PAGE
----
by Amanda Vodola
I probably smoked about five cigarettes on my work break before I decided to just call. I danced around it for a couple of minutes before I finally just said, “I’ve been meaning to tell you and Dad… I’m bi.” There was a pause, and my mother responded with something along the lines of “We kind of figured.” After I told her to tell the rest of my family, I abruptly ended the conversation and had to go back to work.
Later, after my mother processed it, she sent me an e-mail asking why it took so long for me to tell them, that they were somewhat hurt that I wasn’t honest with them. To be honest, my family has always worked hard to be accepting, so most people wonder why it took until I was 21 to tell my parents.
The reason I should have known how accepting my parents would be was also the reason why I resisted the idea of coming out to them – normalcy. I was adopted from South Korea as an infant, and they are my family. Period. I have the privilege of never questioning their love for me, of their unrelenting support and protection. My family, all white, is bordering on cookie-cutter normal; I never felt like the odd one out in the family, but I was quickly introduced to racial discrimination upon setting foot in the small town’s school system.
There was nothing I could do about my race, but I quickly learned to police my behavior. I did as many things as possible that screamed, “I’m just like you!” I didn’t want to be different. So I’ll always remember being about nine years old, when Titanic was a big deal, asking one of my brothers what it meant that people were saying Leonardo DiCaprio was “bide.” My brother corrected me, and said, “It’s bi. It means he likes girls and boys.” He had pulled a face, and I remember chastising myself for asking; it wasn’t normal to be bi.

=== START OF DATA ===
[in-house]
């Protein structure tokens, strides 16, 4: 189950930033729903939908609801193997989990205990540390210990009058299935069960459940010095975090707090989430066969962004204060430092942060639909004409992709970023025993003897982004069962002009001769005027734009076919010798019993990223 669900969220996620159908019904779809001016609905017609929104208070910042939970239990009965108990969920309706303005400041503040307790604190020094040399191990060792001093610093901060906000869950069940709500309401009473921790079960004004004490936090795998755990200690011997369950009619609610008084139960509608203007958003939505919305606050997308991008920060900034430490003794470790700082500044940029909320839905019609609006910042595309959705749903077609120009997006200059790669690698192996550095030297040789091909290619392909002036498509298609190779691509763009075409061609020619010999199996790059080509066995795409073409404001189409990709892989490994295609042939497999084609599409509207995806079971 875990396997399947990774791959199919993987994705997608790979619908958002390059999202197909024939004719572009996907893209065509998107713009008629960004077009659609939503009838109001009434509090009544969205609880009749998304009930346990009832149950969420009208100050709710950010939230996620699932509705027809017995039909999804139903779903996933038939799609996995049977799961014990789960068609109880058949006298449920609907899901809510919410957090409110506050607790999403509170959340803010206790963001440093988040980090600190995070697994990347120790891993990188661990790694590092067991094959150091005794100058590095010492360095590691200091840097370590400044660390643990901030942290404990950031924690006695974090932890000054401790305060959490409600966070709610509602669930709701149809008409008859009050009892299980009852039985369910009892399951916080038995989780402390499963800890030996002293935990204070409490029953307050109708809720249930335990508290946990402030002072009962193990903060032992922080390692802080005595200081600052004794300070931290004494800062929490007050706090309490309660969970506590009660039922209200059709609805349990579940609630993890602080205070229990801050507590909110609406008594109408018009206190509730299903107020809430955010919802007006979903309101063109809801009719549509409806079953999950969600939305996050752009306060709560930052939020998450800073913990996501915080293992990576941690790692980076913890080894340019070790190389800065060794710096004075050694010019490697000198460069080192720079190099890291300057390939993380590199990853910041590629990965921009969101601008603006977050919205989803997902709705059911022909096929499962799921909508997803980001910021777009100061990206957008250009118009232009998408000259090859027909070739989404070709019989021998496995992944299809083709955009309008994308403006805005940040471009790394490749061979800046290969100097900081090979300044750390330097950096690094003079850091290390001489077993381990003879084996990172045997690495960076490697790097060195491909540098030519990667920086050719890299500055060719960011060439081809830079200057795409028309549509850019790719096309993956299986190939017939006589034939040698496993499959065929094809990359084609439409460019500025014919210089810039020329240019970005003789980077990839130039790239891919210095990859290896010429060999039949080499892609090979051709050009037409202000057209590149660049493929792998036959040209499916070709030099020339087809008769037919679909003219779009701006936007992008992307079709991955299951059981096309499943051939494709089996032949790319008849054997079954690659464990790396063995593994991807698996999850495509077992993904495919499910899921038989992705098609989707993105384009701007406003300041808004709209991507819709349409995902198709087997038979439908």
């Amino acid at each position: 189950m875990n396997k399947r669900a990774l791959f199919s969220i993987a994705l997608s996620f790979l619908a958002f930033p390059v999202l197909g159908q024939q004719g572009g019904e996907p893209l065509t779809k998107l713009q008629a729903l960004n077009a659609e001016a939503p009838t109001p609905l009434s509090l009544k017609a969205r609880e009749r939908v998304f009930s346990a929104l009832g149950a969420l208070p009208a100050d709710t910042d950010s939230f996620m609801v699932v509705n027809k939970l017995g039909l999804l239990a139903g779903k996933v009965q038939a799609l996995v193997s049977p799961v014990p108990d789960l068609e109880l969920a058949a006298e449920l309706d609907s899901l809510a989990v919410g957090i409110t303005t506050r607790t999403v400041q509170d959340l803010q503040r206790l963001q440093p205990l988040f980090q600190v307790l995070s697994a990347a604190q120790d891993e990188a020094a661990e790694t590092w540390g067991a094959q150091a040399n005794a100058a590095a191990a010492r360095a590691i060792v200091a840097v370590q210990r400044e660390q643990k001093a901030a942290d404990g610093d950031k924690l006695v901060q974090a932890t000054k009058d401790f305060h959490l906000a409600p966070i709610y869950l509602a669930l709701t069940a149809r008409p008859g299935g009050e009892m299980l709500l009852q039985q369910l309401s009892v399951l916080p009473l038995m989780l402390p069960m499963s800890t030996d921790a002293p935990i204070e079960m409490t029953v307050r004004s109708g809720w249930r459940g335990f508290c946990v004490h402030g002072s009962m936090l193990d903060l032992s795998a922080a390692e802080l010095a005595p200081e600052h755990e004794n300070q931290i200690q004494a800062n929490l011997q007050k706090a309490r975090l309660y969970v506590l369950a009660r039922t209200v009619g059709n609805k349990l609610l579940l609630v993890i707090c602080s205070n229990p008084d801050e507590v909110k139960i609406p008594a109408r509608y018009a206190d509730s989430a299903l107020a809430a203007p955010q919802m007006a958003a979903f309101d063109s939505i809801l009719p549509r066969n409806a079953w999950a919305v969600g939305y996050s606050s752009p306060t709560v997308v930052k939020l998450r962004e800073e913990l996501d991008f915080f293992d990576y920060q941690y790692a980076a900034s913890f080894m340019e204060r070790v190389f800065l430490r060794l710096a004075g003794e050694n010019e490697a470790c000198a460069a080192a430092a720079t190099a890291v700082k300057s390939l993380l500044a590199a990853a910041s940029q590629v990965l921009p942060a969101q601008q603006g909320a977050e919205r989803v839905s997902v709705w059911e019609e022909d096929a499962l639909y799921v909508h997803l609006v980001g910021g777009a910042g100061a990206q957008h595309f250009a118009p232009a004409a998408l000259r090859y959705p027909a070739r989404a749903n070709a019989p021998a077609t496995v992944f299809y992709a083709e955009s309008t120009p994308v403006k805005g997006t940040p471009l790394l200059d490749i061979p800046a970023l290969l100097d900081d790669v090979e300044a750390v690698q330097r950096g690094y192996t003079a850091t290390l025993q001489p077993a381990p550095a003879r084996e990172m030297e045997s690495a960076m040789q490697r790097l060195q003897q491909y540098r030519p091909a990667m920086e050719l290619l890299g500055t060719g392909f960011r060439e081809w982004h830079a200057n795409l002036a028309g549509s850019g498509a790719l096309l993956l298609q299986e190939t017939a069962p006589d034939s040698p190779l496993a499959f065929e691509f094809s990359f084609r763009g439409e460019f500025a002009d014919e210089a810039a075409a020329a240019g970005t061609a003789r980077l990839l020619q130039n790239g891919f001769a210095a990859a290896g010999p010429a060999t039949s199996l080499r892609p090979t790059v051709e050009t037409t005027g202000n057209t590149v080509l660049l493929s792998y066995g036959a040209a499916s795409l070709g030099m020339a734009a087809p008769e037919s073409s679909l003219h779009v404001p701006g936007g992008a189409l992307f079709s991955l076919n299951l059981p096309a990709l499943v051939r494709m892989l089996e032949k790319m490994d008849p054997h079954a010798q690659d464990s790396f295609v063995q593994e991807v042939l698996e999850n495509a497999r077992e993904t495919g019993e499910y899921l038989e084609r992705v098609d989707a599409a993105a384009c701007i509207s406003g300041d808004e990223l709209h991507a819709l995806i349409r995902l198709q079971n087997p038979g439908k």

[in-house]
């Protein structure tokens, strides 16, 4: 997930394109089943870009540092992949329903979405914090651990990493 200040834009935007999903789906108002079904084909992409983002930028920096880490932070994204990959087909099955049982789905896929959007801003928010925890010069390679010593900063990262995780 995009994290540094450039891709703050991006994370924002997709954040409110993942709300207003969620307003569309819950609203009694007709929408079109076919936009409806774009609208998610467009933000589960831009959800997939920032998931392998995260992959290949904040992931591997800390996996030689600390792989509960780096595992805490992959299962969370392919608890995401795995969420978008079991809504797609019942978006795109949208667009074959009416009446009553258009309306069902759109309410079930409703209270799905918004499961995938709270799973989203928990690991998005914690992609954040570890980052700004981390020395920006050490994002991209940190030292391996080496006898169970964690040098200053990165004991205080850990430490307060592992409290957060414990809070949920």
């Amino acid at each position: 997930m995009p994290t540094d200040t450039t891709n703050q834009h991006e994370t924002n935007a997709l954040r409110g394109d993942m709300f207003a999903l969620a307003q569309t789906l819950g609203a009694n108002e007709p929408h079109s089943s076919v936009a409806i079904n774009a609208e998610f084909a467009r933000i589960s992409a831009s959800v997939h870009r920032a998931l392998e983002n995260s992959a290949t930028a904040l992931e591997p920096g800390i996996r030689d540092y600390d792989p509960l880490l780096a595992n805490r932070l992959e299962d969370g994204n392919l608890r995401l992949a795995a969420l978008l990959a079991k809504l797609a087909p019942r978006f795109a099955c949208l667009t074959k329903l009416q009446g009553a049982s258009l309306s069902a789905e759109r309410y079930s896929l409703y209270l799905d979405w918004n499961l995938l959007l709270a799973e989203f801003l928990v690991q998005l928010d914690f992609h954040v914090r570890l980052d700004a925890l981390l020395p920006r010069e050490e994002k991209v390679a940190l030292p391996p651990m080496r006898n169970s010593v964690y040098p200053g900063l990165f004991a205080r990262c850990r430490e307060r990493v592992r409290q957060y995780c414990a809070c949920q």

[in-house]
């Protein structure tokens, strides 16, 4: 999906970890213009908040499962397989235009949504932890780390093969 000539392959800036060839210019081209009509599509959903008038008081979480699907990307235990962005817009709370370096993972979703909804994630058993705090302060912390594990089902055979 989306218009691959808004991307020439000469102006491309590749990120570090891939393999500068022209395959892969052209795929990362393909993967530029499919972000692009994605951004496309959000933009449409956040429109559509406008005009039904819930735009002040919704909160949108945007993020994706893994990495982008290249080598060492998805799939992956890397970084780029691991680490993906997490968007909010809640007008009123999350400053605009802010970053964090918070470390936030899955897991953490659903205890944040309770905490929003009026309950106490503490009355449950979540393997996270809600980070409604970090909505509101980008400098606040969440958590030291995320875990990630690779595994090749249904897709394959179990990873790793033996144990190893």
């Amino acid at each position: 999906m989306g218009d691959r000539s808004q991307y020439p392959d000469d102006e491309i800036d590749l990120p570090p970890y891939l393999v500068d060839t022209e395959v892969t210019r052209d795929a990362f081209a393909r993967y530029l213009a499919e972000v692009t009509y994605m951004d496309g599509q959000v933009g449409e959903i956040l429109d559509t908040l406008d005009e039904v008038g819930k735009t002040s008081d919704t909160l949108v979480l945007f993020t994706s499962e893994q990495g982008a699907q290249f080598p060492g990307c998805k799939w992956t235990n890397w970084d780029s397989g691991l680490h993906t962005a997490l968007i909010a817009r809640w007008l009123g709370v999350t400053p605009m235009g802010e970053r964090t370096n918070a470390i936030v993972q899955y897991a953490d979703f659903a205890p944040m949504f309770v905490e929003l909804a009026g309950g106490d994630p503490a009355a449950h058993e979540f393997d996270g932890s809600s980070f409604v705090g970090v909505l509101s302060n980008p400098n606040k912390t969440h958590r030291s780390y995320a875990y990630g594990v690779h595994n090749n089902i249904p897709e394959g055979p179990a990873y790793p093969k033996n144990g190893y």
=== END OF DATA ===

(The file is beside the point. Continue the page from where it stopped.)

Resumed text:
I didn’t grow up noticing outright homophobia, but I knew the negative associations. By middle school, I partook in saying things were “gay” because other people were saying it; I didn’t want to risk being associated with anything gay. I became a bully, putting others down to distance myself, claim what I was not. It was during this time that I began to learn on my own what it meant to be gay, and it wasn’t a good thing. I heard “faggot” and “dyke” hurled as insults, and I feared what it meant if those accusations held truth.
It wasn’t until high school that I realized that my unrequited affection for the guys in school mimicked the plot lines of TV teen dramas more than my actual desires. I was genuinely attracted to them, but something wasn’t right. I wasn’t sure what because at this point I was pretty decent at acting like someone else.
When a close friend of mine came out around this time, her family told her she needed help, that it was just a phase. It horrified me, and my parents’ pity made me think, “At least my parents wouldn’t be that bad.” Then I became familiar with the idea that “It’s fine when it’s not your kid.”